Living in the present and planning for the future can sometimes feel like a balancing act. Many Canadians feel stressed when thinking about retirement — so you’re not alone. The majority of working Canadians over age 50 (57 percent) say they suffer from retirement-planning stress, according to 2016 survey by the Ontario Securities Commission. Crunching the numbers can be intimidating; however, the quickest way to reduce your stress about retirement might be to sit down with your finances, explore your options, and start to ask questions. Here are a few things to remember that might put your retirement “planxiety” to rest.
You’re Not Alone
If you think everyone else has a plan for the future and you’re the lone holdout — think again. Planning for the future falls to the bottom of many Canadians’ to-do list. Almost half (46 percent) of non-retired Canadians have no plan at all for the future, and one-third (32 percent) have a plan in their head, but not on paper, according to a 2018 poll conducted by RBC. Scrutinizing your savings and preparing for a major life transition like retirement can bring up lots of emotions, you’re probably not the only person you know who may feel tempted to put off for another day.
You Might Surprise Yourself
Are you convinced you’ll never retire? You may find that living well in retirement is easier than you expect. Research released in 2015 by Benefits Canada, revealed that only 25 percent of pre-retirees expect to maintain their current standard of living but once in retirement, almost half (46 percent) of those surveyed claimed to enjoy the same quality of life as they did before.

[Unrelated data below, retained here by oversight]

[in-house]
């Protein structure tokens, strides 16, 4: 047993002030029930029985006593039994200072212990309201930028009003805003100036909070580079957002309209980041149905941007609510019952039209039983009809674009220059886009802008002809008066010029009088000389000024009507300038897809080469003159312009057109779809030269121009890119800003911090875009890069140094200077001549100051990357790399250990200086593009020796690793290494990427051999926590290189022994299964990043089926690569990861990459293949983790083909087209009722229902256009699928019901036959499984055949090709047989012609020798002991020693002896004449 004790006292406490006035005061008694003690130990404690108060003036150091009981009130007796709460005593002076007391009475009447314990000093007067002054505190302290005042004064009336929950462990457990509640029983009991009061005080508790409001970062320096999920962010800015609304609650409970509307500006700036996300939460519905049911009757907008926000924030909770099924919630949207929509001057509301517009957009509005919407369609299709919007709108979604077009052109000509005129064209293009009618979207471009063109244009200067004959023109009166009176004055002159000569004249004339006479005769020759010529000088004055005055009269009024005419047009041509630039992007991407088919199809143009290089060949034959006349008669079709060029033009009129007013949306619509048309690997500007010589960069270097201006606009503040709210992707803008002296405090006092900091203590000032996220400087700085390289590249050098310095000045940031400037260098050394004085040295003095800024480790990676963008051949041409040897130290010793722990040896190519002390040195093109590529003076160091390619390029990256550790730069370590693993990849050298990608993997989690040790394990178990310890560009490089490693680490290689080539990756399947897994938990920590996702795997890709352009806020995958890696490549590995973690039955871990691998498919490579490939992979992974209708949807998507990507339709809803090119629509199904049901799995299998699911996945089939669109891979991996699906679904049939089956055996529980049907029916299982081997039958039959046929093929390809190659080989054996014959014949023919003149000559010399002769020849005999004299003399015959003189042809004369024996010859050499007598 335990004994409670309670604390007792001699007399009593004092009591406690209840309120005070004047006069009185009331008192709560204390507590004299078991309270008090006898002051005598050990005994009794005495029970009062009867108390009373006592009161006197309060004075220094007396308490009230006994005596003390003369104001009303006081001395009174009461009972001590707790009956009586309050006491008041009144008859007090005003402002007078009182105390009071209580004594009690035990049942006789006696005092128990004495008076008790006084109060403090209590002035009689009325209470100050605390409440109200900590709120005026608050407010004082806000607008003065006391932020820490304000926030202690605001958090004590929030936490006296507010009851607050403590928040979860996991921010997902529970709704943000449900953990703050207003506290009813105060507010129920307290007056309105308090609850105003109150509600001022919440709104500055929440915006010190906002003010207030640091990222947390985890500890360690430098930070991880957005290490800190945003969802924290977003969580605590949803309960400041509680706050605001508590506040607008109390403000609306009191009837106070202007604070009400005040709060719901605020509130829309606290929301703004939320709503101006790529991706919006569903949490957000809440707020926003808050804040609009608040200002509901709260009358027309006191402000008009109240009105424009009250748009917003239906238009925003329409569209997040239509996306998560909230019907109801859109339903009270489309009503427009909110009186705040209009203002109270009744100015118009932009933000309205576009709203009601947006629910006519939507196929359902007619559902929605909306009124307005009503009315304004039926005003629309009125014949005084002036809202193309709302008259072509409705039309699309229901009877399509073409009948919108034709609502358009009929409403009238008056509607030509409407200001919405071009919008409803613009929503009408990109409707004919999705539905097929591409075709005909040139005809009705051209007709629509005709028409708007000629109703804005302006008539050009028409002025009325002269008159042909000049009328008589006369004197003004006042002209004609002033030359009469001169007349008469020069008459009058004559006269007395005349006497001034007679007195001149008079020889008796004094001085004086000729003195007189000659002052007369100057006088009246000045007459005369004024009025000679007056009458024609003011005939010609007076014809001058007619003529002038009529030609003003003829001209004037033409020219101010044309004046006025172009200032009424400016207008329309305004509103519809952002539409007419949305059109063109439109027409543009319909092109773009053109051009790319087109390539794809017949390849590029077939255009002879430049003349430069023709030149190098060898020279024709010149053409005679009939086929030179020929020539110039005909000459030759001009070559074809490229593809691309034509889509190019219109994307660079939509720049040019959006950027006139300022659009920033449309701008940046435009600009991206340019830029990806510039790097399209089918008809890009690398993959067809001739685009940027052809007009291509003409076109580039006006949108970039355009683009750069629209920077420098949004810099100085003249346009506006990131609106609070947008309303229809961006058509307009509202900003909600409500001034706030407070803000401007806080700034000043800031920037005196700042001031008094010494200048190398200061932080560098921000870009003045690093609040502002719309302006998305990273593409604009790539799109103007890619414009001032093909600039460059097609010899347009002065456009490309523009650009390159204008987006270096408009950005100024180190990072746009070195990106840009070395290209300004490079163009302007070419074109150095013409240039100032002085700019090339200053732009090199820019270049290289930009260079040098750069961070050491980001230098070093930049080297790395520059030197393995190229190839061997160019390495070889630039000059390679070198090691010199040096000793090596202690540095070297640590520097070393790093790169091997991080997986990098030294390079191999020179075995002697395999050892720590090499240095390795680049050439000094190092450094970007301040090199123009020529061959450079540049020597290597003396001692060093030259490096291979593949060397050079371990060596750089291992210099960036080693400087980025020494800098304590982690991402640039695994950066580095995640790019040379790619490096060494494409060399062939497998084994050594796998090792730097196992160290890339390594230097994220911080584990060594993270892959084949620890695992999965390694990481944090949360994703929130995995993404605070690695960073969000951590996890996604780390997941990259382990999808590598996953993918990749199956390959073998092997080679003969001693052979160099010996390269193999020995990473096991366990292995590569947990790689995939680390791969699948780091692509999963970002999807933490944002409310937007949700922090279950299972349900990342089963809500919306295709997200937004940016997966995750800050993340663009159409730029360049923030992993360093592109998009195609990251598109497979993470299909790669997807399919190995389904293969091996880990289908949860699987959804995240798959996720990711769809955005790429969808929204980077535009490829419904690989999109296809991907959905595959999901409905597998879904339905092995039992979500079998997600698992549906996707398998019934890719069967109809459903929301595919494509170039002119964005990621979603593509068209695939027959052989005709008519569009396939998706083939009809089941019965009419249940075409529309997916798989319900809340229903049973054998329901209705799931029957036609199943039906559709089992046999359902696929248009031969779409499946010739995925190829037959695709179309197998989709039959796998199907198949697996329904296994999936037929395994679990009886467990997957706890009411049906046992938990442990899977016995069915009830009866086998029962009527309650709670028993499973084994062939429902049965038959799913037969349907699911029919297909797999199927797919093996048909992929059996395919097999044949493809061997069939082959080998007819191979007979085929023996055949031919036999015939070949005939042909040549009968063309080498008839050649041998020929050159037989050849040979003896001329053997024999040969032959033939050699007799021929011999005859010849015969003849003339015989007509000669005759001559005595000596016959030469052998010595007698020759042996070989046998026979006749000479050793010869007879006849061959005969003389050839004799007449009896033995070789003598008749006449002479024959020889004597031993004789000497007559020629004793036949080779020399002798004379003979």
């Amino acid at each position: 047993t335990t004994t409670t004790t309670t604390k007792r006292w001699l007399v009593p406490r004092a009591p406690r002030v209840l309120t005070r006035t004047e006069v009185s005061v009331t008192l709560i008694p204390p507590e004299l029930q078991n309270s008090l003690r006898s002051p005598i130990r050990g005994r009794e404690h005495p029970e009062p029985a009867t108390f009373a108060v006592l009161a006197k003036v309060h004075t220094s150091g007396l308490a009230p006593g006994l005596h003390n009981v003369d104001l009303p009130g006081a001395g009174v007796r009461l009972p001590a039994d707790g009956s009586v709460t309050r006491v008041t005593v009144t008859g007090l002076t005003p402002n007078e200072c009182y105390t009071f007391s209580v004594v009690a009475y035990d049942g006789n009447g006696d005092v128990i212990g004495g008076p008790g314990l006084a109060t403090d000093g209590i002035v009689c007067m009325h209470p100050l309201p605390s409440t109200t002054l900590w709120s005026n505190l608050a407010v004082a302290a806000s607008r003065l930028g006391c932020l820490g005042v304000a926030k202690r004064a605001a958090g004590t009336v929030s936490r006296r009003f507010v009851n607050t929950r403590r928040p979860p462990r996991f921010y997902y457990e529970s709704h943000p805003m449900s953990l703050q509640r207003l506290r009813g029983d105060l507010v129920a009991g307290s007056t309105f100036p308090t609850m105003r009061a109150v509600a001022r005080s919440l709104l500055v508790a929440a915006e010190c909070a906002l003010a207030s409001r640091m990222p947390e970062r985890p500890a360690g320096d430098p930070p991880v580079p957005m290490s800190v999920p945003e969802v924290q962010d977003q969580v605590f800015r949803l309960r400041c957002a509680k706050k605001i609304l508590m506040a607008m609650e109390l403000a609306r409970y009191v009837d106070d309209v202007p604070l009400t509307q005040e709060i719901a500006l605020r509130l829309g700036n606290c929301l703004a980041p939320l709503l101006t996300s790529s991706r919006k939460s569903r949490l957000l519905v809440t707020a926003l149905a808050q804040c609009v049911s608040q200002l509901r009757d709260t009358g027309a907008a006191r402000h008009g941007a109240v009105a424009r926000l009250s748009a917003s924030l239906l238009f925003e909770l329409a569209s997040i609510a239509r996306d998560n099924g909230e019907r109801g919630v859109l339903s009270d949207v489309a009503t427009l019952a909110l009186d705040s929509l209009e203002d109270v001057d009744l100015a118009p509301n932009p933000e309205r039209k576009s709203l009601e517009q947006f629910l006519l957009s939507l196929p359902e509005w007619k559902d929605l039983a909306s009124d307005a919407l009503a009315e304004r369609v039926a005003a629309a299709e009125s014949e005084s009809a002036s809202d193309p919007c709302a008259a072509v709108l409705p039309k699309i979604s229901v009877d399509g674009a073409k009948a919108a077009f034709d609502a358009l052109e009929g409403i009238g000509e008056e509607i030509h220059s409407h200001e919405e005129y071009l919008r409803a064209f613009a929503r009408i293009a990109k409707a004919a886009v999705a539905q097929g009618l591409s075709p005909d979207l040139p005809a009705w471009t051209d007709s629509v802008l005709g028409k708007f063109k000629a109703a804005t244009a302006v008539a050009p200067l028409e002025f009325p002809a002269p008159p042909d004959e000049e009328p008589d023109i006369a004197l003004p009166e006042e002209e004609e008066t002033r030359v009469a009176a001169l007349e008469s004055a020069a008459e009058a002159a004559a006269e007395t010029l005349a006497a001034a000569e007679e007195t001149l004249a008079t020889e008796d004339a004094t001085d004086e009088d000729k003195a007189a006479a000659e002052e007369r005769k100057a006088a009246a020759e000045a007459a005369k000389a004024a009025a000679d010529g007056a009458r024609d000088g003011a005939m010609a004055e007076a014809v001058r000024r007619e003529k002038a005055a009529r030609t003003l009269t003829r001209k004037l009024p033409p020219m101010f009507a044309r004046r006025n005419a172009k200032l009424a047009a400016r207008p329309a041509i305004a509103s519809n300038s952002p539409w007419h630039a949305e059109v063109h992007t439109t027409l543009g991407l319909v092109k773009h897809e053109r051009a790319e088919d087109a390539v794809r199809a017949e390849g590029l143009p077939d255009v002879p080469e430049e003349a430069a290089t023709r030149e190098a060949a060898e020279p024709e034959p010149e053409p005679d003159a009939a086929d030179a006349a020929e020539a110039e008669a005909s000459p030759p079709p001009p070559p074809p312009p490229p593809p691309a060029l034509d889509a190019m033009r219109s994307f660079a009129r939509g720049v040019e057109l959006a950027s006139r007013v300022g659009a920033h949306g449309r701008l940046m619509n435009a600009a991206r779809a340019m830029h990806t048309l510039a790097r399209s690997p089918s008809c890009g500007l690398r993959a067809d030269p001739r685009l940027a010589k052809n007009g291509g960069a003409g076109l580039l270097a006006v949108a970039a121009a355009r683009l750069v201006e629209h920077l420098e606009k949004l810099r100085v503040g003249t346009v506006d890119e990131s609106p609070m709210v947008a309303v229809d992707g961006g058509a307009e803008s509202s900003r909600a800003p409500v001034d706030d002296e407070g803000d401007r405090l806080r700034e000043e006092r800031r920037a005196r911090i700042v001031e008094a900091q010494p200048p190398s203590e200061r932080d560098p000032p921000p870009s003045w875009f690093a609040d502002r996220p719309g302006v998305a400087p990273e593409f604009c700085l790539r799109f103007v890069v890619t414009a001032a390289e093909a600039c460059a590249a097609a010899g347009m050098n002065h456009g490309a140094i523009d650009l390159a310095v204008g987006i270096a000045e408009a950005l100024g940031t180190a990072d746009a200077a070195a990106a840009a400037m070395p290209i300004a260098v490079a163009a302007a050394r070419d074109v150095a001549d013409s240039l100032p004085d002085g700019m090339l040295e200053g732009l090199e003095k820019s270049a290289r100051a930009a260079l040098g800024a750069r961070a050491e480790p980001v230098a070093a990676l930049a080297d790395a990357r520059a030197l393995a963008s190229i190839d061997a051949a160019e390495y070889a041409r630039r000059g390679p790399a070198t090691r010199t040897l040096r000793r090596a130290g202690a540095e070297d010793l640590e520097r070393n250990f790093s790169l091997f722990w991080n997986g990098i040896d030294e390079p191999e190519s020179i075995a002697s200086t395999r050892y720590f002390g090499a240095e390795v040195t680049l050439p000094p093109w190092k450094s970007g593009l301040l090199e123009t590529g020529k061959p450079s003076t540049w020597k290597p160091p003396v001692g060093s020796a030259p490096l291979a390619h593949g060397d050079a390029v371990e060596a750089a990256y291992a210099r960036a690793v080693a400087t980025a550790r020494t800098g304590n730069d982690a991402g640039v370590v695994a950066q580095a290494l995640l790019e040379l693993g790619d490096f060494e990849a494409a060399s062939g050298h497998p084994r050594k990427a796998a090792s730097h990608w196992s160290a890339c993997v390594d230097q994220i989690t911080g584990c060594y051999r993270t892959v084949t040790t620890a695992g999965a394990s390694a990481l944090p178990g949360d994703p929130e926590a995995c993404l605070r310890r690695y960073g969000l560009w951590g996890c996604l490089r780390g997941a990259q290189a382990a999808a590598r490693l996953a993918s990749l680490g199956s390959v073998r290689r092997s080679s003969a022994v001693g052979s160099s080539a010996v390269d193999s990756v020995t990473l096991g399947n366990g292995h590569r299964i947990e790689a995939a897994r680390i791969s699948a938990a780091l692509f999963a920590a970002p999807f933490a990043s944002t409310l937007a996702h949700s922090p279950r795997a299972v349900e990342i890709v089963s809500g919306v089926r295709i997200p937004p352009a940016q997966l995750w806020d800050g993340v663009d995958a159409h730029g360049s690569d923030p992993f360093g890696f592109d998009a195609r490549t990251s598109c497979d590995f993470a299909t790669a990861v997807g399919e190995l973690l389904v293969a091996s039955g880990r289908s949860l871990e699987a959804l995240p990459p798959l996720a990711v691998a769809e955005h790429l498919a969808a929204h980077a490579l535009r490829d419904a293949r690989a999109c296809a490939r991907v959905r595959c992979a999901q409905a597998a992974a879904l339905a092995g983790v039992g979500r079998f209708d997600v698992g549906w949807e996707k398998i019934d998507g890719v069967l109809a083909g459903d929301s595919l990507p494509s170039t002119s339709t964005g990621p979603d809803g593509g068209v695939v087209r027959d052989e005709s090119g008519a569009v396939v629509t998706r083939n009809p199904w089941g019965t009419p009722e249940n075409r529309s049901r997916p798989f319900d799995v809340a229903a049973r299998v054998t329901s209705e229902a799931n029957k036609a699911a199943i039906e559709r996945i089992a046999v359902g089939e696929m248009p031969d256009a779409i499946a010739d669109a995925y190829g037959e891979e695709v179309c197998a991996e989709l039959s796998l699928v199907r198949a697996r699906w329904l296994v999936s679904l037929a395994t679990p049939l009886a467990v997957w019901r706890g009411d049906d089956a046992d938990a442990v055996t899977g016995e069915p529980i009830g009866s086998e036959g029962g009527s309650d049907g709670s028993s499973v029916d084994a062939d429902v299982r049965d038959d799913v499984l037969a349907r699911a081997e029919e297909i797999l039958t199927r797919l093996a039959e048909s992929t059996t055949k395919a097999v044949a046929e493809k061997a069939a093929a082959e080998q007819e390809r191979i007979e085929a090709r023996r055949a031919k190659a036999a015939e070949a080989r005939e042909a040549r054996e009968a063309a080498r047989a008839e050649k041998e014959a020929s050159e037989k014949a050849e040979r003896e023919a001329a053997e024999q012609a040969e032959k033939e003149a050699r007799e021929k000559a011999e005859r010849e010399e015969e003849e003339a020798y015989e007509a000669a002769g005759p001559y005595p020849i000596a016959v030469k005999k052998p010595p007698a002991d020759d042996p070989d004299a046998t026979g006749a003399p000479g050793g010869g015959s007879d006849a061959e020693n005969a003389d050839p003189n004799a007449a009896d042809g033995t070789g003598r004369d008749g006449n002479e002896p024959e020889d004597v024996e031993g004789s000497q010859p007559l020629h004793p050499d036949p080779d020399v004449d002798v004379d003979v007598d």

Payments you could receive down the road such as CPP/QPP, GIS, and OAS, might be more substantial than you imagined. Once you tally up your assets, revisit old accounts, and review any stocks and bonds that might’ve fallen off your radar (Hey, it can happen!) you may find that the future looks brighter than you imagined.
You’ve Got Help
Mapping out your future may feel more like playing a guessing game than making a game plan, but you may have more resources at your disposal than you realize. Family and friends who are already retired might be more than happy to answer your questions. Having them tell you what budgeting, investment, and spending strategies work (and don’t) for them could help you paint a clearer picture of what could work for you. If planning for the future still has you feeling stuck, it might be time to visit a branch and sit down with an RBC advisor. Building a financial bridge between today and tomorrow isn’t always easy — a little help could go a long way.
If recalibrating for retirement makes you feel unsteady at first, that’s okay. With the right support — and a few deep breaths — you can find your footing, flesh out your financial plan, and take the next steps with confidence.
This article is intended as general information only and is not to be relied upon as constituting legal, financial or other professional advice. A professional advisor should be consulted regarding your specific situation. Information presented is believed to be factual and up-to-date but we do not guarantee its accuracy and it should not be regarded as a complete analysis of the subjects discussed. All expressions of opinion reflect the judgment of the authors as of the date of publication and are subject to change. No endorsement of any third parties or their advice, opinions, information, products or services is expressly given or implied by Royal Bank of Canada or any of its affiliates.